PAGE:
Depending on the interest, necessity and estate assets, testamentary trusts can be established for under-aged children, young adult children, disabled children, grandchildren, spouses, the entire family or any other group that may be of interest to the deceased. A natural sequence might be to establish a testamentary trust for a spouse and then once the spouse dies, testamentary trusts for the children and their children as well.
There has to be a sense of practicality however in establishing a testamentary trust. If the trust is simply to preserve estate assets and benefit under-aged or young adult beneficiaries, this makes perfect sense. If, on the other hand, one or more testamentary trusts are established for an indefinite period of time—lifetime of the beneficiary, as an example—then one should also be aware of the costs as well as the responsibilities associated with trusts in general and long term trusts in particular.
A testamentary trust must file an income tax return each year following the death of the testator whose will establishes the trust in the first place. If there are two testamentary trusts, then two income tax returns must be filed each year. Depending on the desire, experience and knowledge of the trustee, preparation of an annual trust income tax return and related T3 slips is usually done by an accountant. There are, obviously, fees for this service. Moreover, depending on the trustee, investing of trust assets is often referred to an investment advisor. There is a fee for this as well. Lastly, because the trustee is required by both the will which created the trust as well as the Trustee Act of Ontario, the trustee has an ongoing obligation both to watch over the performance of the trust as well as to determine how the trust can best benefit the beneficiary. The beneficiary is entitled to an accounting by the trustee of the trust assets and trust expenses both during and when the trust terminates. The trustee’s performance is also subject to scrutiny by both the children’s lawyer (if the beneficiary is a minor) and the courts in general if the beneficiary feels that the trust is being badly managed by the trustee. The trustee is entitled to be compensated for these duties and responsibilities.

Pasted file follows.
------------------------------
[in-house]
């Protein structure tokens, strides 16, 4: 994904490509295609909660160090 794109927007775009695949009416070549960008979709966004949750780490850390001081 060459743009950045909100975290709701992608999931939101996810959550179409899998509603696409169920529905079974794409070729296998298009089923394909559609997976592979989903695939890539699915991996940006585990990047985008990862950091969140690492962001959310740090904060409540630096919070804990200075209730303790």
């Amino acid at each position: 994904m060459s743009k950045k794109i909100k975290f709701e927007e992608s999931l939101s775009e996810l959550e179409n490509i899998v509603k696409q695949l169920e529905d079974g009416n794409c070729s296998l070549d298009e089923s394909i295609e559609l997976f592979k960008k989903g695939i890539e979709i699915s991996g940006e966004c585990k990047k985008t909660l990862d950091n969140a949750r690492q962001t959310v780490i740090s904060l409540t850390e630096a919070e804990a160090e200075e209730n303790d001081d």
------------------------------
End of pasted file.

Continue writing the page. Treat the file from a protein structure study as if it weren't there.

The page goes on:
The sum of the various fees payable by the trust each year may limit the viability of a trust continuing for a very long time. The ongoing liability of the trustee to the beneficiary may also limit the trustee’s interest in having the trust continue any longer than is absolutely necessary. Where the trustee is also the beneficiary, there may also be practical reasons to terminate the trust at some point in time so that the beneficiary can use the capital for some personal purpose. In many cases, the continuation of a testamentary trust will depend on the particular circumstances of the beneficiary and the trustee.
Some trusts however—those established for disabled adult children—cannot be wound up easily without causing possible financial disruption for the beneficiary. In such cases, it is always better to provide in the will for the resignation/replacement of a trustee during the term of the trust (lifetime of the beneficiary) to give the trustee the flexibility to resign and be replaced rather than to wind up the trust.
Based on the situation, the benefits of a testamentary trust may outweigh the ongoing fees payable by the trust and responsibilities of the trustee to maintain the trust. Certainly, establishing a testamentary trust for minor children is almost essential. Establishing income splitting, family and long term protective trusts may also be worthy of serious consideration. Is a long term testamentary trust for everyone? It depends!
John Peart is a partner with the Ottawa law firm of Nelligan O’Brien Payne LLP and part of its Wills and Estates Group. John is Certified as a Specialist (CS) in Estates and Trusts Law by the Law Society of Upper Canada and is also a member of the International Society of Trust and Estates Practitioners.
[This article was originally published in the June 2012 issue of Fifty-Five Plus Magazine.]